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Recent Examples on the Web Winston calls the kind, garrulous John the man with the ideas; Robinson's musical voice makes those riffs entertaining. Jim Higgins, Milwaukee Journal Sentinel, "In Milwaukee Chamber Theatre's 'The Island,' two men starved for freedom resist being crushed by apartheid," 3 Mar. 2021 Wehmhoff is garrulous and lively; Munson is eloquent and tempered. Krista Stevens, Longreads, "Congratulations, You Now Own a Newspaper," 1 Mar. 2021 Biden has a reputation for being undisciplined as a political actor, of being garrulous and unrestrained, a geyser of flubs and faux pas. Los Angeles Times, "Commentary: Presidential inaugurations are theater. What a difference this new cast makes," 20 Jan. 2021 Burly, garrulous Mike Dorety, a steady hand in so many emergencies, did not like to stray far from his wife. Los Angeles Times, "‘We called it Voyage of the Damned’: Days of despair on the Grand Princess," 23 Dec. 2020 Mike Denne, 69, a garrulous locksmith in Mitchell, was no activist, not a vocal anti-masker by any means. Marc Fisher, Washington Post, "Covid’s U.S. toll: Nearly 300,000 dead and a stalemate between fatalism and hope," 12 Dec. 2020 Other unlikely companions follow, including a garrulous raven, two contentious mallards, a lonely rat and a handful of kind humans. Emily Bobrow, WSJ, "Novelist Jane Smiley Has a Soft Spot for Happy Endings," 4 Dec. 2020 Hearst and his longtime lover, actress Marion Davies, hosted the garrulous, hard-drinking screenwriter Mankiewicz many times for gatherings at the Hearst castle, San Simeon. Michael Phillips, chicagotribune.com, "The Chicago stories Netflix’s ‘Mank’ didn’t get around to telling," 11 Nov. 2020 In an era of increasingly bitter partisan enmity, the odd coupling of Ginsburg – petite, serious, seemingly shy – and Scalia – rotund, garrulous, overtly opinionated – may be viewed as an anachronism. Richard Wolf, USA TODAY, "Opera, travel, food, law: The strange bedfellows friendship of Ruth Bader Ginsburg and Antonin Scalia," 20 Sep. 2020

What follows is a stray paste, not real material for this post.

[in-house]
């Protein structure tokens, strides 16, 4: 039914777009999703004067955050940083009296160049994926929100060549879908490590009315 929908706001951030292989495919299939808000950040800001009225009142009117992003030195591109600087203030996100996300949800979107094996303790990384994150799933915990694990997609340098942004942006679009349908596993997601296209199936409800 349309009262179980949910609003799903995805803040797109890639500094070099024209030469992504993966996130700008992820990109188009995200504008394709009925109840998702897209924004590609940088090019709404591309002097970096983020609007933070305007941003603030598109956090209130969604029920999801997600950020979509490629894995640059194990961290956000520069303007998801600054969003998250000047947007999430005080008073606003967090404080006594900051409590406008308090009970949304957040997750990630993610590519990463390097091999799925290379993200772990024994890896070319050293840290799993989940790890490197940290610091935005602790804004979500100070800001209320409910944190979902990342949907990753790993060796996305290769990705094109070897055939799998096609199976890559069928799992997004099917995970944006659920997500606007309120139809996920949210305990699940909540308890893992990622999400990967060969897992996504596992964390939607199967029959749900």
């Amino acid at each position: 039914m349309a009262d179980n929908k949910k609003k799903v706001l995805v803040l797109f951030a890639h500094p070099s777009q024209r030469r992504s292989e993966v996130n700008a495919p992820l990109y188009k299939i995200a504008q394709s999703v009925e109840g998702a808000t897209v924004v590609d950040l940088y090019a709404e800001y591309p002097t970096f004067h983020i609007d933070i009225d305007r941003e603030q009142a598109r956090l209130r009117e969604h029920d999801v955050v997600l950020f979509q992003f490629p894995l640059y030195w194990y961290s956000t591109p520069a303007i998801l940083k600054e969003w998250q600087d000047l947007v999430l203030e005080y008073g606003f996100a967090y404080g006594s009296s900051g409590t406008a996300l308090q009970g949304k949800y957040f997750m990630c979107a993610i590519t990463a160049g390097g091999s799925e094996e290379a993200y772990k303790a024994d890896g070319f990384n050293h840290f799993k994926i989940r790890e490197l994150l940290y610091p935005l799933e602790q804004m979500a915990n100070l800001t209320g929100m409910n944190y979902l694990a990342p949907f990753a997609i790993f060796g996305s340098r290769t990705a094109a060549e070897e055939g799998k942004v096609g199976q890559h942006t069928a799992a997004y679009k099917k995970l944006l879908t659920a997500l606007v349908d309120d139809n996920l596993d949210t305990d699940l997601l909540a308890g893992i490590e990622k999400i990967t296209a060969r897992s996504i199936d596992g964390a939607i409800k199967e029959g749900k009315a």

These example sentences are selected automatically from various online news sources to reflect current usage of the word 'garrulous.' Views expressed in the examples do not represent the opinion of Merriam-Webster or its editors. Send us feedback.

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First Known Use of garrulous

circa 1611, in the meaning defined at sense 1

History and Etymology for garrulous

borrowed from Latin garrulus, from garrīre "to chatter, talk rapidly" (probably of imitative origin) + -ulus, deverbal suffix denoting inclination or repetitive action (going back to Indo-European -l-, participial suffix) — more at -ous

Note: For possible relation to a proposed Indo-European base *ǵeh2r-, see care entry 1.

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Time Traveler for garrulous

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The first known use of garrulous was circa 1611

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Cite this Entry

“Garrulous.” Merriam-Webster.com Dictionary, Merriam-Webster, https://www.merriam-webster.com/dictionary/garrulous. Accessed 12 May. 2021.

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More Definitions for garrulous

garrulous

adjective

English Language Learners Definition of garrulous

: tending to talk a lot : very talkative

garrulous

adjective
gar·​ru·​lous | \ ˈger-ə-ləs How to pronounce garrulous (audio) \

Kids Definition of garrulous

: very talkative

More from Merriam-Webster on garrulous

Thesaurus: All synonyms and antonyms for garrulous

Nglish: Translation of garrulous for Spanish Speakers